FOOD WASTE IN Retail Stores, Restaurants and Households
Consumers shop with expectations regarding the cosmetic description and appearance of food products. Many consumers do not realize that imperfect-looking food items are of the same quality and suitable for human consumption. As a result, such food products are skipped by buyers and remain on the shelf. At the same time, supermarkets can sometimes end up with too much produce. Fresh food items without adequate food packaging may decay if not quickly purchased. Adequate packaging also facilitates efficiency in the food value chain. The lightweight and ultra-thin characteristic of performance packaging facilitate the transportation of food in large volume compared to other types of packaging. In this case, food products occupy less space during transport, and fewer trucks, trains or planes are required to supply food. This minimizes waste of farm products through the efficient supply of food products.
Towards Global Food Waste Reduction
As the global population is expected to explode by 2050, food waste and food insecurity are two sides of a coin that has become a dominant agenda in the global political menu. Training farmers in best practices, improved storage, and technological possibilities can reduce field and post-harvest food waste or loss. Of course, the global food waste crisis requires private, and public sectors collaboration to address inefficiencies in the food value chain; optimizing the food supply chain presents social, economic and environmental benefits for the global society. In our individual and organizational choices, we must first recognize the cultural, health, ecological, economic, and social relevance of food to understand the damage of food waste. Finally, stakeholder efforts can inject flexibility, efficiency and “value” into the food value chain; we must admit that food is a luxury we have for so long taken for granted!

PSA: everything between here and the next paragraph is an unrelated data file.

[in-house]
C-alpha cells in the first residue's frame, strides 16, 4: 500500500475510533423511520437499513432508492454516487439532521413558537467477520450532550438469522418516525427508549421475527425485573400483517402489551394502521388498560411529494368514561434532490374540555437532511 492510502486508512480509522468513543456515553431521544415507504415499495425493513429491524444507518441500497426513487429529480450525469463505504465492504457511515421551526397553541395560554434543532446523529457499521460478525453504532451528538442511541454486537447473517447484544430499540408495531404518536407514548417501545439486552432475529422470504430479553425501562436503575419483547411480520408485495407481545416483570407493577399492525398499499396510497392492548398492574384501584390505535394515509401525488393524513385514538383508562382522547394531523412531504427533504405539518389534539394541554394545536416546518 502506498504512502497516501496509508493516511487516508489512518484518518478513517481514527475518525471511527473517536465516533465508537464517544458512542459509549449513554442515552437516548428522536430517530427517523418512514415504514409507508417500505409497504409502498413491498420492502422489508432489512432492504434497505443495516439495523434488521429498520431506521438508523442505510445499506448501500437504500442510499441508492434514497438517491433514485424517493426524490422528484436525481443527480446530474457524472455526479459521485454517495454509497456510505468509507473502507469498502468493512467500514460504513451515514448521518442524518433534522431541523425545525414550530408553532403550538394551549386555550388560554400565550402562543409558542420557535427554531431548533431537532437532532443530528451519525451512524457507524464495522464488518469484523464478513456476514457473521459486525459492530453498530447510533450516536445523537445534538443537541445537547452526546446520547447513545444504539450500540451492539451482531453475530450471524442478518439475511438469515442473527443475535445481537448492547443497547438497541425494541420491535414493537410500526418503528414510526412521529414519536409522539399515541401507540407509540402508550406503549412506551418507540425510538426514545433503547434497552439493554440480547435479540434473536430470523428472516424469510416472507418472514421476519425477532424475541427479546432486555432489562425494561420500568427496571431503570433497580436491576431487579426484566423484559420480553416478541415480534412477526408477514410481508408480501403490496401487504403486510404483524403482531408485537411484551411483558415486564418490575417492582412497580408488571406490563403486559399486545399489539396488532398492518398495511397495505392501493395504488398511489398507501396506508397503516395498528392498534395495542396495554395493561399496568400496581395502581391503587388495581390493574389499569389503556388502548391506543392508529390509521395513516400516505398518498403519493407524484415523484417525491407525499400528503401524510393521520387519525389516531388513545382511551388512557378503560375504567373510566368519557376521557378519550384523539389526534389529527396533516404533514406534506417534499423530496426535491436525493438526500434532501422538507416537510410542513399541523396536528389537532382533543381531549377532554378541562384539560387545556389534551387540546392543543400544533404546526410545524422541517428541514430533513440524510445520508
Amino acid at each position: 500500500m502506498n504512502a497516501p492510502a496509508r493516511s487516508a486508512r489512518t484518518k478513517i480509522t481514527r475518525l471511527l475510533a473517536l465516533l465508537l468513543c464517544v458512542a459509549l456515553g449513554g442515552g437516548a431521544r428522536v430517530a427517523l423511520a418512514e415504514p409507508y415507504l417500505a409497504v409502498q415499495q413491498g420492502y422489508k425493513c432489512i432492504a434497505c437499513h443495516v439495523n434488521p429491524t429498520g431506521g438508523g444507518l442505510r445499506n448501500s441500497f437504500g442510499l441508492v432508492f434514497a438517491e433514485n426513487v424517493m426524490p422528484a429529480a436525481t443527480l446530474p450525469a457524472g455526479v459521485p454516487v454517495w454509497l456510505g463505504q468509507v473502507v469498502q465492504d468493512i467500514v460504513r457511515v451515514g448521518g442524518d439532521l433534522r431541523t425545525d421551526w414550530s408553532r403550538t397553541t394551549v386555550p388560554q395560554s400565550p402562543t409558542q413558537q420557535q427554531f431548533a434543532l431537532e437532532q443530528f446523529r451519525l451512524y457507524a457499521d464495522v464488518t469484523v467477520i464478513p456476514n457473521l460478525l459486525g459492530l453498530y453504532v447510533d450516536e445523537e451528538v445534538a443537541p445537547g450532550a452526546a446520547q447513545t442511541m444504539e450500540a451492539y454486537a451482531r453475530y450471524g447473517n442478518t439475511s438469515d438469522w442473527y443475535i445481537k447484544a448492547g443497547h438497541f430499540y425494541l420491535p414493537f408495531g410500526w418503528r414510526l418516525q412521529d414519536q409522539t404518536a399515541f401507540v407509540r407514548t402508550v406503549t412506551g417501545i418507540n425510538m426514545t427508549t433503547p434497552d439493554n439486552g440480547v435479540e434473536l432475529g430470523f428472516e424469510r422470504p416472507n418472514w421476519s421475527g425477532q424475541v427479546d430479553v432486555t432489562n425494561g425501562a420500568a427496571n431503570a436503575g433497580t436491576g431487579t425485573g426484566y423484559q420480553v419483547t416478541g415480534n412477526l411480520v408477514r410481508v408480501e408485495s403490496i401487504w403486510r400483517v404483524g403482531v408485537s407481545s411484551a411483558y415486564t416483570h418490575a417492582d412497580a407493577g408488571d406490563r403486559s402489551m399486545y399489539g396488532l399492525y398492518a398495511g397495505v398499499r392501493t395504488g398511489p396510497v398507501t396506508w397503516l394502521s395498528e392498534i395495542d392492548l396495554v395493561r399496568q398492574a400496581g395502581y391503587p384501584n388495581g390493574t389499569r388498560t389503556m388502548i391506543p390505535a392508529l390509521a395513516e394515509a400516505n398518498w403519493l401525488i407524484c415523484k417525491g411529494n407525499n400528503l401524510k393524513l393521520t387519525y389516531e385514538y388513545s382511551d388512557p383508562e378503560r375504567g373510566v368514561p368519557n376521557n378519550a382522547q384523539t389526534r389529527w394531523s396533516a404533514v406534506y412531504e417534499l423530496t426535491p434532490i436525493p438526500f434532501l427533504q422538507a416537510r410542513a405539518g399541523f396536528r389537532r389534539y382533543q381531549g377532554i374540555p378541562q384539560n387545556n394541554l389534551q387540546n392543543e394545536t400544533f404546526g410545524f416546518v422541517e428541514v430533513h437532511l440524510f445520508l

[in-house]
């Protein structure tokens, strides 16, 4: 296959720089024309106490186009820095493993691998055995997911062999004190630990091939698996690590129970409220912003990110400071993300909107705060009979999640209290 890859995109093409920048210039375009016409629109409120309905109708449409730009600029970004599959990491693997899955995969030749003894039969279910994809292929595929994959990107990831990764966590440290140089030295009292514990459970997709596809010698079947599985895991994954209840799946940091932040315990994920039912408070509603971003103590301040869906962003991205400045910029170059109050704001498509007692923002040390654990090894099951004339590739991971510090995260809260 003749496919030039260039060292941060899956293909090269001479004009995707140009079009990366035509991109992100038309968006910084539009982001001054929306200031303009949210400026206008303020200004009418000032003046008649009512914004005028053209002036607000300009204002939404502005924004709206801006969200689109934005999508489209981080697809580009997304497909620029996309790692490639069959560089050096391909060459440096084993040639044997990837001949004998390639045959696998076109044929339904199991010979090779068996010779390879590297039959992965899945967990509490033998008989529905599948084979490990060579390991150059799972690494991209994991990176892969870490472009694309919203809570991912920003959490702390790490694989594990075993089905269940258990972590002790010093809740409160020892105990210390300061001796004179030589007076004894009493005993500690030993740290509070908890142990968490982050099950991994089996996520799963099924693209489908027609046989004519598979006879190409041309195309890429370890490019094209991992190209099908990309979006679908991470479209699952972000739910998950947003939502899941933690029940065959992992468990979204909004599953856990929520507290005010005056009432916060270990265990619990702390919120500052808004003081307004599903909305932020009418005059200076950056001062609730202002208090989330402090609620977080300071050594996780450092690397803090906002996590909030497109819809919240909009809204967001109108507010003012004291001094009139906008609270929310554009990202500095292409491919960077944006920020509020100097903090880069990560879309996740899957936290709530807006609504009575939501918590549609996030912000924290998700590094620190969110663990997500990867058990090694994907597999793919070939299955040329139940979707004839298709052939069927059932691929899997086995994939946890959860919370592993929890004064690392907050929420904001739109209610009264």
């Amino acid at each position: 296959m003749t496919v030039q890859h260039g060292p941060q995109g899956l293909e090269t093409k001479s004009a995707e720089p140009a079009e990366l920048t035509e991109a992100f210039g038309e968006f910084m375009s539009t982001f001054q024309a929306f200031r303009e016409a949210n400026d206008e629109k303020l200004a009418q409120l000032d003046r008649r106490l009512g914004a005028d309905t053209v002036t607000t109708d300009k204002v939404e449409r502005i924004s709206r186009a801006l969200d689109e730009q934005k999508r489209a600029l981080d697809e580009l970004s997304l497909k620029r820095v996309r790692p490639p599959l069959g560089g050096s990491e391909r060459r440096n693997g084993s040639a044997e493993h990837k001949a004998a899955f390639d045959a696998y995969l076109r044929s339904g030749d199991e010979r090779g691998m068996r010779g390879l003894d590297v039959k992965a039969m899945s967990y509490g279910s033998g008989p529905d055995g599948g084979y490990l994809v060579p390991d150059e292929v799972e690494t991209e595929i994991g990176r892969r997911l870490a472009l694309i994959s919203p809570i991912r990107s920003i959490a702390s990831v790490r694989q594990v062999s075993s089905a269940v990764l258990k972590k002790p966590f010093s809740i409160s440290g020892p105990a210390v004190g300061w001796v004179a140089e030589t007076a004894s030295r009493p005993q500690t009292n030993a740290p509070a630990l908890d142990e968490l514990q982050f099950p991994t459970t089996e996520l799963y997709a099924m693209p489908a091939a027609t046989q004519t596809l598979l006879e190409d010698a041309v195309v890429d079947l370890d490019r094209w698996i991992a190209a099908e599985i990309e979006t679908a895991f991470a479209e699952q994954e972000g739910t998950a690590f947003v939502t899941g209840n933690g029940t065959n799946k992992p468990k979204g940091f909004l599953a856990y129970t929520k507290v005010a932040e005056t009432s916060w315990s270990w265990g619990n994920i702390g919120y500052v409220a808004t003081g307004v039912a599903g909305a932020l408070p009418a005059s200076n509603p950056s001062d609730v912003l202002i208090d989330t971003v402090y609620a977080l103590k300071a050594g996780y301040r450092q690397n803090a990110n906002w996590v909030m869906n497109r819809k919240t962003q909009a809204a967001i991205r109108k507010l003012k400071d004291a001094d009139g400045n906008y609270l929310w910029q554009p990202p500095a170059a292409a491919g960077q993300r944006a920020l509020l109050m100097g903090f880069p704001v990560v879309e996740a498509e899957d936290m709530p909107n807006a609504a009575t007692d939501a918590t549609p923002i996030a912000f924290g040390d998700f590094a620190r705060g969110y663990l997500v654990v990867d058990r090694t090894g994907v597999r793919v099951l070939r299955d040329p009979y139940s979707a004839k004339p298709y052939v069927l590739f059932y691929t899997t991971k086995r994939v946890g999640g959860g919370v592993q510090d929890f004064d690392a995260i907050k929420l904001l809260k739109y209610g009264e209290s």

Written by Mufutau Muyiwa
Mufutau is a marketing professional, writer & researcher